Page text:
More from Barney Frank

Timothy Kincaid

September 14th, 2012

This year does not seem to be experiencing “a wave” (the change in political direction that shifts the make-up of the House). So, unless there is some anomaly in voting patterns, it is fairly likely that the Republicans will continue to hold the House of Representatives this fall, and with a significant margin. Barney Frank is doing what he can to make sure that one of them isn’t gay.

“The fact that Richard Tisei is openly gay is a good thing.” Frank said. “The problem is that it is of no use to us.”

Frank said if Tisei were elected, his first vote would be to keep Republican Rep. John Boehner as House Speaker. Boehner has opposed efforts to repeal the 1996 federal Defense of Marriage Act that denies tax, health and other benefits to married gay couples.

The fact that Tisei supports efforts to repeal the law is beside the point, Frank said.

“If he is helping them keep the majority that is irrelevant because the bill will not come up,” Frank said.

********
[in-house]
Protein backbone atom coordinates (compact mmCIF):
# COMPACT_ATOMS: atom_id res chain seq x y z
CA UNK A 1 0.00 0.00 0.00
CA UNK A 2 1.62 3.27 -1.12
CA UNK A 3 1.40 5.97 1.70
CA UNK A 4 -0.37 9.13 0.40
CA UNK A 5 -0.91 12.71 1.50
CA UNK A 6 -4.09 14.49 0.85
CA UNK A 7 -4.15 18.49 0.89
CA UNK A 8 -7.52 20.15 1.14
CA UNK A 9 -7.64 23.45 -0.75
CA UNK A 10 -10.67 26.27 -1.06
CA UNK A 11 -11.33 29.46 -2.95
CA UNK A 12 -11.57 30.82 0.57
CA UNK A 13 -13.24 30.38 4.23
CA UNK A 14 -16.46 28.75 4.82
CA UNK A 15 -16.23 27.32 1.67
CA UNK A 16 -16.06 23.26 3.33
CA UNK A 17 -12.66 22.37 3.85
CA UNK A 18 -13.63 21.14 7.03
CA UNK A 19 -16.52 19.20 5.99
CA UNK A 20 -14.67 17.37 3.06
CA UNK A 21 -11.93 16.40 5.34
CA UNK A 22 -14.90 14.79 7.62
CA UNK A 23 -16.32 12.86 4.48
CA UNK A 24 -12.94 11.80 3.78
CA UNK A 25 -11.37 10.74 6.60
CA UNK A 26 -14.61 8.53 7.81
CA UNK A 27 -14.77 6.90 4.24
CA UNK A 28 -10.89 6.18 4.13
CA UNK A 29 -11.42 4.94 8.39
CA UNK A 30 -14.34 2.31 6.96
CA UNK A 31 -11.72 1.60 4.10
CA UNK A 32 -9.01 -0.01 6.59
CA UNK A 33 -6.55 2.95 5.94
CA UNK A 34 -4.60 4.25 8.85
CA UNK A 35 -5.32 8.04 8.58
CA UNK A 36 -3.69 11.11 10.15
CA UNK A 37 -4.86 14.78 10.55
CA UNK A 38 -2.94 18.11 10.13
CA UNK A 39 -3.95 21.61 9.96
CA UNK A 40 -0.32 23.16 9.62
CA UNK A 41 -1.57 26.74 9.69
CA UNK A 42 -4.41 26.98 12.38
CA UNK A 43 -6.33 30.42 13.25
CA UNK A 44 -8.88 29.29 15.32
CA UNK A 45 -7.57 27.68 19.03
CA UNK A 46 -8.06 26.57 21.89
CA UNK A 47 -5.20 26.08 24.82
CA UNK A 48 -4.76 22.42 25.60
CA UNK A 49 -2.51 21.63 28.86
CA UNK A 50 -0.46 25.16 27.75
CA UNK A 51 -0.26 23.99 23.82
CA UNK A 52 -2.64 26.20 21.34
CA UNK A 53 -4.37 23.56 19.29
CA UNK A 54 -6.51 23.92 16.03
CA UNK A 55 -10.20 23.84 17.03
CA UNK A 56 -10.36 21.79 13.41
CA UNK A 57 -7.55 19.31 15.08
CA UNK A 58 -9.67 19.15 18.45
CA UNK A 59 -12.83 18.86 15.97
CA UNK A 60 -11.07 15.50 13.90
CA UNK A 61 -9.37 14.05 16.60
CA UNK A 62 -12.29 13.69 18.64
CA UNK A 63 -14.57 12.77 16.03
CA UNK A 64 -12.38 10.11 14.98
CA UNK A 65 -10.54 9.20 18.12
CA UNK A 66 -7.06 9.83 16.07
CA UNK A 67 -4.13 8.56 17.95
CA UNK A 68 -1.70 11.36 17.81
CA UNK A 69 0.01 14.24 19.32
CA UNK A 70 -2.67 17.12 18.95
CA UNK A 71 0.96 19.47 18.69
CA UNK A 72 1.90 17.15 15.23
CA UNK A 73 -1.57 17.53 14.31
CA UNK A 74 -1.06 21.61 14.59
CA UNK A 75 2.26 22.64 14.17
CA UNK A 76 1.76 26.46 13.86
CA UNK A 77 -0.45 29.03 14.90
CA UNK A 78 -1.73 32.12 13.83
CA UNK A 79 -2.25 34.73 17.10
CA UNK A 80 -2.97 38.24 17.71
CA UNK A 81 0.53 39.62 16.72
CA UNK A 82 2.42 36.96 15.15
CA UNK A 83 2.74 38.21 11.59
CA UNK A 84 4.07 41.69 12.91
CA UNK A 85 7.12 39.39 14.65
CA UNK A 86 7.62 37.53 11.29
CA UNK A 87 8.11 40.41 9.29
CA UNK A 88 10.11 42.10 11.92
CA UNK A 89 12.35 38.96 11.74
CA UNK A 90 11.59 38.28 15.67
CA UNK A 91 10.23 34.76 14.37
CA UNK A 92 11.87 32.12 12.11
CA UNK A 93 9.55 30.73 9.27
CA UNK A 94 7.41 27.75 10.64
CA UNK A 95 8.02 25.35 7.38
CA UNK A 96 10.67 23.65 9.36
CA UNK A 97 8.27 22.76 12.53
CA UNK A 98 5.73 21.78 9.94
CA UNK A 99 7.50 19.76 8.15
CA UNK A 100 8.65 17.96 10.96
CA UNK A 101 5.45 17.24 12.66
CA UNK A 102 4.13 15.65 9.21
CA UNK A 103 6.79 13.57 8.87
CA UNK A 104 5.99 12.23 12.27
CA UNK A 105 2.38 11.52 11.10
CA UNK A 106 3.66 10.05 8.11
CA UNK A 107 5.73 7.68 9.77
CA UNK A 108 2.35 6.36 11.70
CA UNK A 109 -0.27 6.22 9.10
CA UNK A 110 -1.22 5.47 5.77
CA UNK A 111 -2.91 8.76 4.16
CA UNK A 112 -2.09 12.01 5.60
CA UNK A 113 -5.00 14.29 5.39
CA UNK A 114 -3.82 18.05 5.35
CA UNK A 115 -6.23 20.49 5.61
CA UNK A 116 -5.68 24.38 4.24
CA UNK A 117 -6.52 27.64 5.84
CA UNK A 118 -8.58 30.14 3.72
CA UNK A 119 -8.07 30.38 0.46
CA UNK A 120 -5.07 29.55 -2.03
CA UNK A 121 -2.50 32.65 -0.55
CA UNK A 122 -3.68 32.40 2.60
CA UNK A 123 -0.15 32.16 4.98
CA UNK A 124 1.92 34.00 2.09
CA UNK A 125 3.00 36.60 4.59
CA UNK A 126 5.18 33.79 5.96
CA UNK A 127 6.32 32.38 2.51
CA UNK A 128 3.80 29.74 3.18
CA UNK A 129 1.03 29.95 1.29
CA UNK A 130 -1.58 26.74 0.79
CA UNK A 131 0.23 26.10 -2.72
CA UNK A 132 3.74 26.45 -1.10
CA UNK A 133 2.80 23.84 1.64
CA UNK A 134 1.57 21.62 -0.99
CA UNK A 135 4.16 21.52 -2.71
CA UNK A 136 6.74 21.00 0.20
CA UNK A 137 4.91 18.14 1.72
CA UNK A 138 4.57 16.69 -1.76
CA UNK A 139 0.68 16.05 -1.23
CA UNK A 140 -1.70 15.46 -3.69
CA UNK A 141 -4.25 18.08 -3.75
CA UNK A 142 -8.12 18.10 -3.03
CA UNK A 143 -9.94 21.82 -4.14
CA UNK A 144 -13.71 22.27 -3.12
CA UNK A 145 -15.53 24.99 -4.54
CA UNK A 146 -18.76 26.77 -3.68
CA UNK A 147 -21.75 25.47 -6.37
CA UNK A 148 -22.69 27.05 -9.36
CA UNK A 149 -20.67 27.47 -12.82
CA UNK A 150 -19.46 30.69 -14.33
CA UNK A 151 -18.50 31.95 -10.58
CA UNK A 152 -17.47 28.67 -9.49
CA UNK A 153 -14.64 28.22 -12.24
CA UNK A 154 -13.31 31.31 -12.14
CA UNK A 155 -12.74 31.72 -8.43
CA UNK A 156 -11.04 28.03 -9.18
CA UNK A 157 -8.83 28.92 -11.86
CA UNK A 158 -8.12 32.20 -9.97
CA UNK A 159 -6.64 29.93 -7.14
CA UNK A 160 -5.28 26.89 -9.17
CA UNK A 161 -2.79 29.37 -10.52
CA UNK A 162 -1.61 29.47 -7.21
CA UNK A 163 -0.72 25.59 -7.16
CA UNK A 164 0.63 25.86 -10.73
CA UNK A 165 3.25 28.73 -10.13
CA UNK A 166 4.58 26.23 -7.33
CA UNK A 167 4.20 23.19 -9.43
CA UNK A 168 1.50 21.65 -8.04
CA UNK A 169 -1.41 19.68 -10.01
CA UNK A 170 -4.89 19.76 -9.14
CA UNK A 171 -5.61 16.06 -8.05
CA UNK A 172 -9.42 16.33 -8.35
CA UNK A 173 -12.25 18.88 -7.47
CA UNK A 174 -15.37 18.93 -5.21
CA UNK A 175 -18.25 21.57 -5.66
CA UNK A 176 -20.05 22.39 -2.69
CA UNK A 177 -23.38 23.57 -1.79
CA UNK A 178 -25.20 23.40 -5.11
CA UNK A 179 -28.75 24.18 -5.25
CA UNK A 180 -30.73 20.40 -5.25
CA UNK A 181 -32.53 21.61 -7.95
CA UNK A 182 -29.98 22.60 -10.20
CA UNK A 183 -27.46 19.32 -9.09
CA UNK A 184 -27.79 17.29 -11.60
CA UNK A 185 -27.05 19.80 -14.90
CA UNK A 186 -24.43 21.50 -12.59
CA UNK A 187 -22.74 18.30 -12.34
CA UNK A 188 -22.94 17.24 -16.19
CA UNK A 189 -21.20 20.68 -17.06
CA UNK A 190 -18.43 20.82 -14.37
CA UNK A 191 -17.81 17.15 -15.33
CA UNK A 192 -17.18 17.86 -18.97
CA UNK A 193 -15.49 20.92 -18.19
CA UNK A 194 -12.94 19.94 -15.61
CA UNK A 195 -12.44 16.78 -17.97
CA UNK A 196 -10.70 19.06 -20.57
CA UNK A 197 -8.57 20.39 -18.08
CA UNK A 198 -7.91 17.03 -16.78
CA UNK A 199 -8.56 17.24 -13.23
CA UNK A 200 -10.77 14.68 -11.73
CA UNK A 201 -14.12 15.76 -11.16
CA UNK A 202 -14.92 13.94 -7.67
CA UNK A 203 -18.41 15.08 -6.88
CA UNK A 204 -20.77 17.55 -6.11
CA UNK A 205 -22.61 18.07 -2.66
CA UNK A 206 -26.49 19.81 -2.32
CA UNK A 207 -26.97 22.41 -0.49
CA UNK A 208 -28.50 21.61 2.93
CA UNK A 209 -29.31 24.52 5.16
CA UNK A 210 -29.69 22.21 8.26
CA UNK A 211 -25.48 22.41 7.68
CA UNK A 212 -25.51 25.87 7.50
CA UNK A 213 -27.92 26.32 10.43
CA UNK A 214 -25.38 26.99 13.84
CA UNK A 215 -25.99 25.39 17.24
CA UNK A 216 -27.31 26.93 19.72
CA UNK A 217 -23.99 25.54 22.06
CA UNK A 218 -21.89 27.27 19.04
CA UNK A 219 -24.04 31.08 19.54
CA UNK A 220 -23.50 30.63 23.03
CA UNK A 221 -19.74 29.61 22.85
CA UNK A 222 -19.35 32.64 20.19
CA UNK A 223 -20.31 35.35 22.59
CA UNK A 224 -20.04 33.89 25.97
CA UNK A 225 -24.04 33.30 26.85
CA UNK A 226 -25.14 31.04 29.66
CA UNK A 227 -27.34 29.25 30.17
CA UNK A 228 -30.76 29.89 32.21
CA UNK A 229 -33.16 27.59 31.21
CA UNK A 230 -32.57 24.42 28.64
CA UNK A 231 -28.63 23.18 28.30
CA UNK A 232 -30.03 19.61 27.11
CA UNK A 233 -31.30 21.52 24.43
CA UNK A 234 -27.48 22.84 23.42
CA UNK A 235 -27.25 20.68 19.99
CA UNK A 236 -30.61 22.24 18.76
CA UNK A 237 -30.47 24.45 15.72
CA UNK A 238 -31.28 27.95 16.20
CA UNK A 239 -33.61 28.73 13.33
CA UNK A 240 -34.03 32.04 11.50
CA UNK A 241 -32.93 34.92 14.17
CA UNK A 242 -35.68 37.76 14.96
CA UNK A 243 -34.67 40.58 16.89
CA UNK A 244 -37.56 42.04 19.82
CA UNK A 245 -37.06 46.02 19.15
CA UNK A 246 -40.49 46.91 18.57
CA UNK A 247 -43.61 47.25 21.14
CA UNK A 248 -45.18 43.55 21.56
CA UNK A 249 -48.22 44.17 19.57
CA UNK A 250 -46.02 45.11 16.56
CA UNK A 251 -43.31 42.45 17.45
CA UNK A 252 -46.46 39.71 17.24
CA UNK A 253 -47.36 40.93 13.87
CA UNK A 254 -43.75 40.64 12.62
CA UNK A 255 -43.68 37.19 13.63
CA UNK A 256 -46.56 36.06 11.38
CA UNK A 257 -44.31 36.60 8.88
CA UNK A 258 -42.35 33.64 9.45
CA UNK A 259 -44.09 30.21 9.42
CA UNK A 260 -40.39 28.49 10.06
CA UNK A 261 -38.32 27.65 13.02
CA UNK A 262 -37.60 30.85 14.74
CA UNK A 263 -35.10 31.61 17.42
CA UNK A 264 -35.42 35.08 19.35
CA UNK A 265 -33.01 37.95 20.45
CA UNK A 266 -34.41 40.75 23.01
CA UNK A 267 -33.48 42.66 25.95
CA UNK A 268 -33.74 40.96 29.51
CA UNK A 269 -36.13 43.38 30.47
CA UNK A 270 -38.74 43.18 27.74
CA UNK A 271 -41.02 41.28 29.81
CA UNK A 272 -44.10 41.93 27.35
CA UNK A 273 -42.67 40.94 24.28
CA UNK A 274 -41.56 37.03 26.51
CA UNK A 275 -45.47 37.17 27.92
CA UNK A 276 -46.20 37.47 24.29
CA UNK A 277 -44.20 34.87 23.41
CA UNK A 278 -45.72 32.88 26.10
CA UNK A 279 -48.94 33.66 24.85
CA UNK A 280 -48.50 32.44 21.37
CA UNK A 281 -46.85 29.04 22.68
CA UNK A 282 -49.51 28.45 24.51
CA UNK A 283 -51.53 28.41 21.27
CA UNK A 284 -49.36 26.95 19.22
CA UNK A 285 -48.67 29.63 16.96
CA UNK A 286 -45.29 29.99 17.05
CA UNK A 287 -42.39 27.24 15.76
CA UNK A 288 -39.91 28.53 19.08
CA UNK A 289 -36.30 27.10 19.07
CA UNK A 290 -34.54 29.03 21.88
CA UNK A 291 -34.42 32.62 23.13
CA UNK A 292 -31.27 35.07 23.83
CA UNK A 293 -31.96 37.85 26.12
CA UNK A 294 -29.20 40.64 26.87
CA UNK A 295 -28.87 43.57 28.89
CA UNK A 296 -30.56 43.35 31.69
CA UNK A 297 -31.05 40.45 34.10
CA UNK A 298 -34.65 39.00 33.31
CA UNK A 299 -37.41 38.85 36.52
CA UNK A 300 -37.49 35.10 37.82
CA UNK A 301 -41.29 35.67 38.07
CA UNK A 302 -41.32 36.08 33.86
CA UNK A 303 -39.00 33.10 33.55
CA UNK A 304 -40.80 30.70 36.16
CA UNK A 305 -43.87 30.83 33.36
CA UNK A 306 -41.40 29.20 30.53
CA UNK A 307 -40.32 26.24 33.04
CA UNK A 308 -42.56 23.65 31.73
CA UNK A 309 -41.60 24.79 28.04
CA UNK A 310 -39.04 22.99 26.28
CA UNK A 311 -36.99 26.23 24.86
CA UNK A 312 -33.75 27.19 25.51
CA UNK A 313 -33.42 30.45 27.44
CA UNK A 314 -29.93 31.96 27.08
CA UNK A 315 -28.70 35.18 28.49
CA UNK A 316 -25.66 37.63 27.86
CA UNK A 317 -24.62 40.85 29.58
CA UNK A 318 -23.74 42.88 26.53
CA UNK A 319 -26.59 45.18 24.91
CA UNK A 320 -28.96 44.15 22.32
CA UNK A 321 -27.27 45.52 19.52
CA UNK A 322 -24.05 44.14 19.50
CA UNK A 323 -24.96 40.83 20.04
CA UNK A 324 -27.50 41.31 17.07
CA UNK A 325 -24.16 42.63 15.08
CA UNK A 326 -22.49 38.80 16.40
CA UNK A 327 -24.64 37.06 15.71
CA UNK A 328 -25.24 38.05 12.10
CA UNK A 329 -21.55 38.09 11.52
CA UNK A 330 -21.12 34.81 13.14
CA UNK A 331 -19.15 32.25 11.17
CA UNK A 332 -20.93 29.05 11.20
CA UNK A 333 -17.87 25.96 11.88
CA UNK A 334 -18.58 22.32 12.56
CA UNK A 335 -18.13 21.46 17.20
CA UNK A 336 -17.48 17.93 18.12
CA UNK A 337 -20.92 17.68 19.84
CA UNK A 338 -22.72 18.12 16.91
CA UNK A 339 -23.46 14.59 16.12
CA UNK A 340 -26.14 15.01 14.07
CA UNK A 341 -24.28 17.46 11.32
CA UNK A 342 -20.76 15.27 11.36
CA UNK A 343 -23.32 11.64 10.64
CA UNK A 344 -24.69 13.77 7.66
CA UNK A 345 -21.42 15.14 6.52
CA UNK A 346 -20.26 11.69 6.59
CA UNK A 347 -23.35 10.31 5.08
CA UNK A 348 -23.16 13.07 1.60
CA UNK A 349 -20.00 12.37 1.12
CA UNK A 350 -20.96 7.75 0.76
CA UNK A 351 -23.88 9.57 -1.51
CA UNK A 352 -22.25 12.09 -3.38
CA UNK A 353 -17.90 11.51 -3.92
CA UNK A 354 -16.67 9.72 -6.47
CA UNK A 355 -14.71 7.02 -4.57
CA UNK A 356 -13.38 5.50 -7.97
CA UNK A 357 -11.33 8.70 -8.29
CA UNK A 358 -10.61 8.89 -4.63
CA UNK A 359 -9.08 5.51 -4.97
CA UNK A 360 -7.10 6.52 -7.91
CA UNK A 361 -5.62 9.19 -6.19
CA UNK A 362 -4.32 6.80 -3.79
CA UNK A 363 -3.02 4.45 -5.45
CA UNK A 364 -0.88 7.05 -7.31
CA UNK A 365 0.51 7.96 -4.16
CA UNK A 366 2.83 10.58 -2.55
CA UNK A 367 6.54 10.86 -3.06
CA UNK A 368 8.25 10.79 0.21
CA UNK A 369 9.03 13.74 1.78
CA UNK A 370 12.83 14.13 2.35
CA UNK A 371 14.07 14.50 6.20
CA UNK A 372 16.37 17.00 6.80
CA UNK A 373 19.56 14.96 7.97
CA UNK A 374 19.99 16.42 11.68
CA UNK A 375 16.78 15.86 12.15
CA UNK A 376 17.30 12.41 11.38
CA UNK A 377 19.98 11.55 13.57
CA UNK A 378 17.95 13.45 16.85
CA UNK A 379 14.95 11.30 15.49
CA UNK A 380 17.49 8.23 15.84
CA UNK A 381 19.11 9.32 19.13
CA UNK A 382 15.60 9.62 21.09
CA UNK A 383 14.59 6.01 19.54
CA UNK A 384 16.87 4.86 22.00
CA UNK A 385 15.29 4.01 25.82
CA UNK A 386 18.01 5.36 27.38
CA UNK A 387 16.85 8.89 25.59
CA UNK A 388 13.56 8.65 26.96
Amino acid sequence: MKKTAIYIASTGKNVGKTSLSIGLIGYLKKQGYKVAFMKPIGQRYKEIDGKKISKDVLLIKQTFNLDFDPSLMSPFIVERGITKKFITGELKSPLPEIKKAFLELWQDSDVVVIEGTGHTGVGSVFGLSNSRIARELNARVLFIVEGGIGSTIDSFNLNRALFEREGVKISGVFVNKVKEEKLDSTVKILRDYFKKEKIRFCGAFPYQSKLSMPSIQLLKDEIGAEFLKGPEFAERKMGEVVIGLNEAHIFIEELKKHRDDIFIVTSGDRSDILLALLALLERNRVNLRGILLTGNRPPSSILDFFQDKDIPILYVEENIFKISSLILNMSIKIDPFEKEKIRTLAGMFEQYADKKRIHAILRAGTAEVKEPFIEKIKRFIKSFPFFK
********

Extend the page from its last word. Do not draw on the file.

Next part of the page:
I think it is unlikely the bill will come up because DOMA isn’t going to withstand its Supreme Court challenge. Nor will electing Tierney encourage Boehner to present the bill.

But, in any case, Tisei certainly doesn’t share Frank’s no-gay-Republicans philosophy.

Tisei said the fact that he’s Republican is a good reason to back him, noting that most political observers assume the GOP will retain control of the House. Tisei said he’d be in a better position to advocate for the state with House leaders since Tierney would be in the minority party.

Tisei also said his election would be another step forward for the country.

“As a gay person we will never have true equality until we have people on both sides of the aisle who are willing to stand up for the concept that everybody should be treated fairly under the law.” Tisei said.